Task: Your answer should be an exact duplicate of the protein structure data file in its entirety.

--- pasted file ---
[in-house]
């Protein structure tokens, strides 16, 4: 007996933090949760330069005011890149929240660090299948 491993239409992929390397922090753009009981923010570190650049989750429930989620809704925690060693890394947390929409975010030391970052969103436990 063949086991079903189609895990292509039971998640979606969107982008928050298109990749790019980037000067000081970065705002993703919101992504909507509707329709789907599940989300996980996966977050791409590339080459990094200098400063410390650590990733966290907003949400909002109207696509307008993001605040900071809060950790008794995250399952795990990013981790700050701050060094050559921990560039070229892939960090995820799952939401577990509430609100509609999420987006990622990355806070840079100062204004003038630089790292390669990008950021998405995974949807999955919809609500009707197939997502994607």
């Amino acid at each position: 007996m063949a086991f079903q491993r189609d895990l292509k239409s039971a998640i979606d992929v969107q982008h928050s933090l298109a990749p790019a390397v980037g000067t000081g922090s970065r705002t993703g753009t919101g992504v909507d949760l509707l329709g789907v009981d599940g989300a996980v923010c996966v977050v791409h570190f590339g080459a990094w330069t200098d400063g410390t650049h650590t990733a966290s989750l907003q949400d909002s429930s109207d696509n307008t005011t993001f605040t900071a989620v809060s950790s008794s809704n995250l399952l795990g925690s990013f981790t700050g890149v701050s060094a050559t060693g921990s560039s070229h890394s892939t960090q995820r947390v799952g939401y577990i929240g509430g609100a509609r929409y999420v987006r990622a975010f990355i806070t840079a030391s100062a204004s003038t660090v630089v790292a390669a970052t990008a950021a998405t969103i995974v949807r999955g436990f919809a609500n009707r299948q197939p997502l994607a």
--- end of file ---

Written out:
[in-house]
């Protein structure tokens, strides 16, 4: 007996933090949760330069005011890149929240660090299948 491993239409992929390397922090753009009981923010570190650049989750429930989620809704925690060693890394947390929409975010030391970052969103436990 063949086991079903189609895990292509039971998640979606969107982008928050298109990749790019980037000067000081970065705002993703919101992504909507509707329709789907599940989300996980996966977050791409590339080459990094200098400063410390650590990733966290907003949400909002109207696509307008993001605040900071809060950790008794995250399952795990990013981790700050701050060094050559921990560039070229892939960090995820799952939401577990509430609100509609999420987006990622990355806070840079100062204004003038630089790292390669990008950021998405995974949807999955919809609500009707197939997502994607």
């Amino acid at each position: 007996m063949a086991f079903q491993r189609d895990l292509k239409s039971a998640i979606d992929v969107q982008h928050s933090l298109a990749p790019a390397v980037g000067t000081g922090s970065r705002t993703g753009t919101g992504v909507d949760l509707l329709g789907v009981d599940g989300a996980v923010c996966v977050v791409h570190f590339g080459a990094w330069t200098d400063g410390t650049h650590t990733a966290s989750l907003q949400d909002s429930s109207d696509n307008t005011t993001f605040t900071a989620v809060s950790s008794s809704n995250l399952l795990g925690s990013f981790t700050g890149v701050s060094a050559t060693g921990s560039s070229h890394s892939t960090q995820r947390v799952g939401y577990i929240g509430g609100a509609r929409y999420v987006r990622a975010f990355i806070t840079a030391s100062a204004s003038t660090v630089v790292a390669a970052t990008a950021a998405t969103i995974v949807r999955g436990f919809a609500n009707r299948q197939p997502l994607a």